This kind of decision is at the very heart of Dead of Winter, it's the crossroads element that turns it from a mechanical cooperative game of survival into a story. These difficult, morally ambiguous decisions don't come up as often as they should, but when they do they're often agonising. What did we do? Let's just say it was Findus Lasagne all round.
Dead of Winter is a Stephen King story in a box, many people reference the Walking Dead but for me Dead of Winter feels more like The Mist but with zombies instead of trans-dimensional beings and blizzards instead of mist. The survivors are holed up in the Colony and now have to venture out to find food, medicine, fuel or whatever the latest crisis to befell the survivors requires.
And in its simplest form this is the base of the game, moving characters between being locations, scavenging for resources and holding back the tide of undead.
Travelling around the town and fighting off zombies is fraught with danger whether it be the ever present cold weather or the flesh eating dead and this is where the red die comes in, one of the biggest bastards in gaming since epidemic cards.
There's a good chance that you'll make it out of the colony without a scratch, there's also a good chance that you'll take a bit of damage or maybe even catch frostbite, but there's a 1 in 12 chance you'll get bitten, and then things start to get interesting. A zombie bite means instant death for the snack but there's a risk the zombie infection will spread and other characters at the same location must choose to either take their own life and stop the spread of zombies or take their chances and roll that git of a red dice again.
The problem is when rolling for infection is that any wound marker, not just the tooth, causes the virus to spread. It leads to potential cascade effect where a single zombie getting into the colony can cause untold carnage. It's an amazingly thematic mechanic, not only does it make every journey across town and every fight with a zombie a genuinely tense experience it also brilliantly recreates that one scene from every zombie movie where a character realises their best friend has been bitten and the antagonising decision of killing them now or hoping it all blows over.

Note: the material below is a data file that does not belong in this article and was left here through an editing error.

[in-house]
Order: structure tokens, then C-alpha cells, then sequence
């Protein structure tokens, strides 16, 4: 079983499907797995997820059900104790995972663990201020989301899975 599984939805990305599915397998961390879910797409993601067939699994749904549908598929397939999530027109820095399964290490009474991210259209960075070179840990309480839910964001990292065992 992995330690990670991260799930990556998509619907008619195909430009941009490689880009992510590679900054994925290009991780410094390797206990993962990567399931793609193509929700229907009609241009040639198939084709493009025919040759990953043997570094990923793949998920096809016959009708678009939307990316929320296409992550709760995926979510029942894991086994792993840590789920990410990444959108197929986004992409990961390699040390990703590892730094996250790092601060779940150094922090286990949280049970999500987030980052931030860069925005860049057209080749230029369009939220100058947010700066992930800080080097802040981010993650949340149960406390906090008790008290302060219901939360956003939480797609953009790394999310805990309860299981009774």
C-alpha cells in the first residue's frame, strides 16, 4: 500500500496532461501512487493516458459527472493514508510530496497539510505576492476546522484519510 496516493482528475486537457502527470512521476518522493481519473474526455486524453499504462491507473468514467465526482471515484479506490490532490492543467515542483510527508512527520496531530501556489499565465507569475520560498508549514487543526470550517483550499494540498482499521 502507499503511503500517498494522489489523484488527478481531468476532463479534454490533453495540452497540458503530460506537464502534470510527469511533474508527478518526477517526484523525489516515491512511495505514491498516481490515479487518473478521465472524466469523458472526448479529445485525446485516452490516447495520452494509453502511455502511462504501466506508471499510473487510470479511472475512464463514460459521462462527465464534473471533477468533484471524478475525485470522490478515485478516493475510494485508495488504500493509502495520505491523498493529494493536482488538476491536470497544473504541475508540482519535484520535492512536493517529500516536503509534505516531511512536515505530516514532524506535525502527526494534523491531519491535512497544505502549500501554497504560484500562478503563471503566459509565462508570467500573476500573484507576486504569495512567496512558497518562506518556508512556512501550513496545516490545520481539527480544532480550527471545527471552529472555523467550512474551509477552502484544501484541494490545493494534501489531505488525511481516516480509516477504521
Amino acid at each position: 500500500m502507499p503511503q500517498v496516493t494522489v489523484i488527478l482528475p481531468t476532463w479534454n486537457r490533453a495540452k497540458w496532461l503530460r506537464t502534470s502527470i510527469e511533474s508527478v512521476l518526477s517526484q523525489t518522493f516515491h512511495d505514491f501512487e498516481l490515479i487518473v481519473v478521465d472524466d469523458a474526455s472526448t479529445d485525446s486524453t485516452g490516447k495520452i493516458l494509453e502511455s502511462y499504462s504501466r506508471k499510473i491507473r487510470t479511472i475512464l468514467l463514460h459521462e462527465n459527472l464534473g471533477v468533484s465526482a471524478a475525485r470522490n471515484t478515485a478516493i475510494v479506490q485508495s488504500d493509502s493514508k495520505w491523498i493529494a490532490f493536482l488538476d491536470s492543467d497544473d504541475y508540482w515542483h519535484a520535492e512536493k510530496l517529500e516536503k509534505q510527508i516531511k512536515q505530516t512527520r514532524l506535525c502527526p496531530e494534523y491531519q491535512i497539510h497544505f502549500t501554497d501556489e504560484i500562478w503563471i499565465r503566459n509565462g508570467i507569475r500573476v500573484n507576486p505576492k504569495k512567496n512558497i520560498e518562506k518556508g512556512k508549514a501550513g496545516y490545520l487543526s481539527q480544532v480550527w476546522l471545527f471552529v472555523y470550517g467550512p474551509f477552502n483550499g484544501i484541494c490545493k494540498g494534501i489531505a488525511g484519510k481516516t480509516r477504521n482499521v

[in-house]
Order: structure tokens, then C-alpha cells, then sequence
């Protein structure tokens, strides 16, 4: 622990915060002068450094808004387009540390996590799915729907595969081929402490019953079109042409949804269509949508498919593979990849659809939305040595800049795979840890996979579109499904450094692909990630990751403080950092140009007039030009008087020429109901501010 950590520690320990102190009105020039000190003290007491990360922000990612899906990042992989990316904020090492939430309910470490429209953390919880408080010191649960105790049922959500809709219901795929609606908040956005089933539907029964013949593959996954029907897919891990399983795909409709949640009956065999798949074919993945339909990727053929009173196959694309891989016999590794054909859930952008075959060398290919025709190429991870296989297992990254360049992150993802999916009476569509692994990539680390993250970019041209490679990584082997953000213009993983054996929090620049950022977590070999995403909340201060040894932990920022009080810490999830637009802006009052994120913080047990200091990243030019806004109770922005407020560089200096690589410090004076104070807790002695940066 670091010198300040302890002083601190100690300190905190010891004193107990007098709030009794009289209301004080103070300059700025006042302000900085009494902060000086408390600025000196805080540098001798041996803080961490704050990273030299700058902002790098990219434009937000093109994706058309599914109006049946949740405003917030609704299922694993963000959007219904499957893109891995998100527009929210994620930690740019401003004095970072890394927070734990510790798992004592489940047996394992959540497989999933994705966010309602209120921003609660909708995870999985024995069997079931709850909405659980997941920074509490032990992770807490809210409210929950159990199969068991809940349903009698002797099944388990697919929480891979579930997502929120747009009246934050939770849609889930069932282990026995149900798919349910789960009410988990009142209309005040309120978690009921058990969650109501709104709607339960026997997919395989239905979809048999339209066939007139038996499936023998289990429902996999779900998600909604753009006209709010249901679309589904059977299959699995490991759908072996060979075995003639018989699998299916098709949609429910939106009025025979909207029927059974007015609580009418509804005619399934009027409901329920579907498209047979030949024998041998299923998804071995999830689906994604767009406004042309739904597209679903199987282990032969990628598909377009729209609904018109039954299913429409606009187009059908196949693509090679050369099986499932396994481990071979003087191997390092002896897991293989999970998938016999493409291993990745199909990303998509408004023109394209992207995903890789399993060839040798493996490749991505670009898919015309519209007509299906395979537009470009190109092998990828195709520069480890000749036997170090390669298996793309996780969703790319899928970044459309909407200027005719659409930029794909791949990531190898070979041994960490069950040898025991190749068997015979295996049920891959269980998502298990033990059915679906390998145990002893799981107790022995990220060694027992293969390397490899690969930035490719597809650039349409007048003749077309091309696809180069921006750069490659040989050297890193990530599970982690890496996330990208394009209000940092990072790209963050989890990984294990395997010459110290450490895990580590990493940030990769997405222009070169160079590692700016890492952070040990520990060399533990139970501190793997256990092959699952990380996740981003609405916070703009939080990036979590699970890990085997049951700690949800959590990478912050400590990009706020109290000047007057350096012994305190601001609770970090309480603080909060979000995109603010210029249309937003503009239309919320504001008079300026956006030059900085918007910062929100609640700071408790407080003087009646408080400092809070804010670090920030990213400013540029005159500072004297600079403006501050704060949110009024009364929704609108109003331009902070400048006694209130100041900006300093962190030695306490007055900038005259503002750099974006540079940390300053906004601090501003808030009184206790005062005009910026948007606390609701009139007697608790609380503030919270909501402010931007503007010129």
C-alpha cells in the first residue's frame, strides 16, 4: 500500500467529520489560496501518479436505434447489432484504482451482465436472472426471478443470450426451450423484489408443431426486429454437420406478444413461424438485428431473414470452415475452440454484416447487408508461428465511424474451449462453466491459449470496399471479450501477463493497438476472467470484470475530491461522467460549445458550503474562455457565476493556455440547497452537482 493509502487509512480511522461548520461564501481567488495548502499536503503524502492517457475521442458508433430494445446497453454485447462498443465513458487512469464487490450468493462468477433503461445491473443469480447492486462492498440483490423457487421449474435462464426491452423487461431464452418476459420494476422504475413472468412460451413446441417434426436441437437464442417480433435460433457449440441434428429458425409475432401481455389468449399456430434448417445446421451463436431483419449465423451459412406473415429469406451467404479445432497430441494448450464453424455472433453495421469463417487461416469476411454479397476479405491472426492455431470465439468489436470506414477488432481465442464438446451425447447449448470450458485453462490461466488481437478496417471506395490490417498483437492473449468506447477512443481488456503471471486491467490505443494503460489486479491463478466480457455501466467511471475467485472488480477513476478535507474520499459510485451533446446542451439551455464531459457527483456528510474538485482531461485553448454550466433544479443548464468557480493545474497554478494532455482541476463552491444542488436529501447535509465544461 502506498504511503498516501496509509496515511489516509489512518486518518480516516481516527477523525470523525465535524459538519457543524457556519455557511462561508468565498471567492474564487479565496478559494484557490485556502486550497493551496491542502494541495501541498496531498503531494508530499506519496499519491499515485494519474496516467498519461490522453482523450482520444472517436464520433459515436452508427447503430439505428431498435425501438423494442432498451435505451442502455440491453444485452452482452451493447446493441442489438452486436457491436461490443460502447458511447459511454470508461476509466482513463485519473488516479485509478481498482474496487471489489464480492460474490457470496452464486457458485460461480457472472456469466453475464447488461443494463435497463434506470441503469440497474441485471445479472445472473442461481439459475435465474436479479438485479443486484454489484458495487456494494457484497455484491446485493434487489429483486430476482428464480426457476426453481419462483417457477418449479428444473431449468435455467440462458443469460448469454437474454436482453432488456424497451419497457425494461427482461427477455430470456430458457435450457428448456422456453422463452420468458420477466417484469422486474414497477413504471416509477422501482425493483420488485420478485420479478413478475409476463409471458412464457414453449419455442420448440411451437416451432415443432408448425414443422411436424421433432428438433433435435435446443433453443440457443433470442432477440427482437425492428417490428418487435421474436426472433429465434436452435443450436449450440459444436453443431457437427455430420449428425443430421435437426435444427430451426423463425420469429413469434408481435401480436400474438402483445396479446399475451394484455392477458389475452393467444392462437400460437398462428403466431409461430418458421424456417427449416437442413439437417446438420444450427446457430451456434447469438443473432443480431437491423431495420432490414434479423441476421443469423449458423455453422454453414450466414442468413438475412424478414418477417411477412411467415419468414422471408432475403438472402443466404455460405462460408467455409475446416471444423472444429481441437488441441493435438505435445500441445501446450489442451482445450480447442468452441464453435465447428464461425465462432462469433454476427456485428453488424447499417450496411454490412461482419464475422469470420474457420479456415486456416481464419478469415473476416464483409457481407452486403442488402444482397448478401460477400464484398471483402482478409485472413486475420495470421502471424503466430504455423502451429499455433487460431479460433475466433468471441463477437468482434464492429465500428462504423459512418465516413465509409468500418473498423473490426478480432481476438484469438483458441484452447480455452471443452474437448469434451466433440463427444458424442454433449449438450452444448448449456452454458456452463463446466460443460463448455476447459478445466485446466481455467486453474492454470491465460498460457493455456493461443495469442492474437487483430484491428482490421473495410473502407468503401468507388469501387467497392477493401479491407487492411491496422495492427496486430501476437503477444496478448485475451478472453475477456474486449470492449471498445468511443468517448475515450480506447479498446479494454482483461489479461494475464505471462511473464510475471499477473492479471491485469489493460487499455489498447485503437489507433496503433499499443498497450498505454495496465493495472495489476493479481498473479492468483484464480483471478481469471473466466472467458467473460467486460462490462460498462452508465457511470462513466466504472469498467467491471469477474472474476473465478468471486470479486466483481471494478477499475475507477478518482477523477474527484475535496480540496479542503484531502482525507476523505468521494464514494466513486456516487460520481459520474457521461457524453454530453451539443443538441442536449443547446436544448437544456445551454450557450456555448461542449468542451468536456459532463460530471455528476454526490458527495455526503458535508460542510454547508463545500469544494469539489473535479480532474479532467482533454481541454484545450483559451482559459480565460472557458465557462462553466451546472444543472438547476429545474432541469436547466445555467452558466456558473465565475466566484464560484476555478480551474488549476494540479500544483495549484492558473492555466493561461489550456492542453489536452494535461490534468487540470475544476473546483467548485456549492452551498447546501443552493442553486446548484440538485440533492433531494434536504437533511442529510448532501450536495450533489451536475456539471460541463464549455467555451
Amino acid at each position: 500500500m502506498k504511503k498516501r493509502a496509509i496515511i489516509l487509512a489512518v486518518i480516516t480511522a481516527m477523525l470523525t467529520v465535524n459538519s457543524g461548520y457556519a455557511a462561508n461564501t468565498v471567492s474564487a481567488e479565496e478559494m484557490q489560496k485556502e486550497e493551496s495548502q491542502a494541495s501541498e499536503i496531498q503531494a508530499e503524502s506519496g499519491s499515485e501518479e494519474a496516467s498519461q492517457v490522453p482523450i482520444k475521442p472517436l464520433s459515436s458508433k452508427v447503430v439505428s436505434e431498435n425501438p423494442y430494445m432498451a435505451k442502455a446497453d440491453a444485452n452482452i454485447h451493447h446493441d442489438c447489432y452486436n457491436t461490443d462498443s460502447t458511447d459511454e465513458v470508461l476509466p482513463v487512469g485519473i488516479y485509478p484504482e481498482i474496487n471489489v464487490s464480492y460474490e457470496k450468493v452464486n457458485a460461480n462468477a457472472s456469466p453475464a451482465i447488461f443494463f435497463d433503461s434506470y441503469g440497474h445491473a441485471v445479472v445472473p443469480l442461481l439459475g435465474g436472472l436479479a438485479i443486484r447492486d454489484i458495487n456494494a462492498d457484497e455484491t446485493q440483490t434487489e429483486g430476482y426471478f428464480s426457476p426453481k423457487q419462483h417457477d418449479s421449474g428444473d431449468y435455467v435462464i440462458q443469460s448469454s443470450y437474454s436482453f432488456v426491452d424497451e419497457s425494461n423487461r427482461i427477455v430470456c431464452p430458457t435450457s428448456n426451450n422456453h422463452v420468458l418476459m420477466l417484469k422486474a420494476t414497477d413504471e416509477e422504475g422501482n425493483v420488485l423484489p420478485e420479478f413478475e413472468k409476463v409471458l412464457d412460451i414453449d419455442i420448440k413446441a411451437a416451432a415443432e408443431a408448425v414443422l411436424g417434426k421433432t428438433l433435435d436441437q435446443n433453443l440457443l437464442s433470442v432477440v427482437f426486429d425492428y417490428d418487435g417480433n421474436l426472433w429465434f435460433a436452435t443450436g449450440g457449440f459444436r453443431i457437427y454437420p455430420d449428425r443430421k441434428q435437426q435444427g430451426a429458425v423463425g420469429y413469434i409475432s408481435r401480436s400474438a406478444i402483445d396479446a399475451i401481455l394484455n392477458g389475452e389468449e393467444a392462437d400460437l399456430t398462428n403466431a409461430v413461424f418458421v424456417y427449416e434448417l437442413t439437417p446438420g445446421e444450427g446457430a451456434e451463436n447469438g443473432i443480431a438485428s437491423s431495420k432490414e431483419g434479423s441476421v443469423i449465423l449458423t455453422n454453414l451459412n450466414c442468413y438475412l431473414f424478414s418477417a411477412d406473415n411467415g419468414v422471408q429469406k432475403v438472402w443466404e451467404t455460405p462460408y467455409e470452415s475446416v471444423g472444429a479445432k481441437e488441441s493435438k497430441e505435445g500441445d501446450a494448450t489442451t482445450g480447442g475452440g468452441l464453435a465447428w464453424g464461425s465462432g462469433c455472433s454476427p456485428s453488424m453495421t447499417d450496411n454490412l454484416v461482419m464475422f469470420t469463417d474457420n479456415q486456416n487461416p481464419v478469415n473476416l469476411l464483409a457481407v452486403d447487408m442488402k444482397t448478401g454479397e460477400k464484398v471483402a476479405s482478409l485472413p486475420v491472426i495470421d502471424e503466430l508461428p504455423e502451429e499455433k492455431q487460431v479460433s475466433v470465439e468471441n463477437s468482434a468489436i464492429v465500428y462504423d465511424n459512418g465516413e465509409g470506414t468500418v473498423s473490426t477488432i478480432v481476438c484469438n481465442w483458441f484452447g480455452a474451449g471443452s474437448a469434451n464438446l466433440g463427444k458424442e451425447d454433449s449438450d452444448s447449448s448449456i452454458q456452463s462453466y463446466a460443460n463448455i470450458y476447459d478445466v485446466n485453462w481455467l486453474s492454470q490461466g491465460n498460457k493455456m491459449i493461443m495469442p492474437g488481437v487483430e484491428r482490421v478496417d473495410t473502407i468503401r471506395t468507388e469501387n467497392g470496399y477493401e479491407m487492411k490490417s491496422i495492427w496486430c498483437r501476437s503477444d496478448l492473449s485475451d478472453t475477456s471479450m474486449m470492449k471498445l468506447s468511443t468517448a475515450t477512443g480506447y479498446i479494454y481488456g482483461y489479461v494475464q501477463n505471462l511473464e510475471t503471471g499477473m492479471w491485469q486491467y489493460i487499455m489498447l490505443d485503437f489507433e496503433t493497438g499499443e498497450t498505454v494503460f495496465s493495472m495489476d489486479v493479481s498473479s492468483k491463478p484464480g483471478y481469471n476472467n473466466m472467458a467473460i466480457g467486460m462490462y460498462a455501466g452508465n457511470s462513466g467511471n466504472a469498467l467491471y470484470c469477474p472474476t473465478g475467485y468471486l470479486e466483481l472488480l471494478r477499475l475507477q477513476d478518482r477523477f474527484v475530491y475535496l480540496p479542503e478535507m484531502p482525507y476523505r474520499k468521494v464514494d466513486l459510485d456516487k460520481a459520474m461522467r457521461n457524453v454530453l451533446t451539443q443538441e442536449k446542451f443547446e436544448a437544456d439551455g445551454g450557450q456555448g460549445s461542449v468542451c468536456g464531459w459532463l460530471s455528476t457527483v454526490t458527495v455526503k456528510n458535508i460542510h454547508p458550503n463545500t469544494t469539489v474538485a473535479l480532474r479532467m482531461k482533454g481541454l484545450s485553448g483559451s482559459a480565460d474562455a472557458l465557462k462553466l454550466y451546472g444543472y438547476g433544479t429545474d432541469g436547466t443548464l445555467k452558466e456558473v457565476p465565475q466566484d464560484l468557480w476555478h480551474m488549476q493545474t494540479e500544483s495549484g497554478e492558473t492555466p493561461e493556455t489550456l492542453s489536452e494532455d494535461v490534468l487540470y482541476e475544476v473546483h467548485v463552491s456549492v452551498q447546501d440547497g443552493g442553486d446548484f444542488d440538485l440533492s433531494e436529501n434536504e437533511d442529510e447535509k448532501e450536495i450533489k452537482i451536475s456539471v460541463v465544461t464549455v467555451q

Even with just these mechanics Dead of Winter would be a solid cooperative experience but it adds a few things to the mix that elevate it even further. I've already touched upon the Crossroads cards, triggered events that give the active player, or a group vote, an agonising morale decision that often gives a reward but at a cost to the group.
But then there are the secret roles that take the game to another level. Each player is issued with a secret objective, their own win condition. These often involve beating the scenario as well as completing a mini objective, such as collecting a number of books or hoarding food. These objectives all make the players look suspicious, seemingly acting against the interests of the group and this is important because there's the slim possibility that one of the players will be a betrayer. I say slim, because in six games I have never had a betrayer at the table.
Everything all pulls together to make Dead of Winter a big draw in my group. Dead of Winter uses zombies in a very thematic way, they are core to the game rather than just a thrown in antagonist and this makes it my favourite zombie game. Even if you're suffering from zombie fatigue there's a lot in Dead of Winter to keep you interested. Whether it's the stressful cooperative element of desperately trying to survive, the hidden traitor game or the innovative crossroads cards that transform the game into a storytelling experience there's a lot here to take it beyond the simply 'yet another zombie game'.
It's because of this that Dead of Winter has become one of the core games in my play schedule, while it might not come to the table every week, it makes several appearances each year, and for me that's the greatest praise I can lay on any game.
This review is based on a full retail copy of the game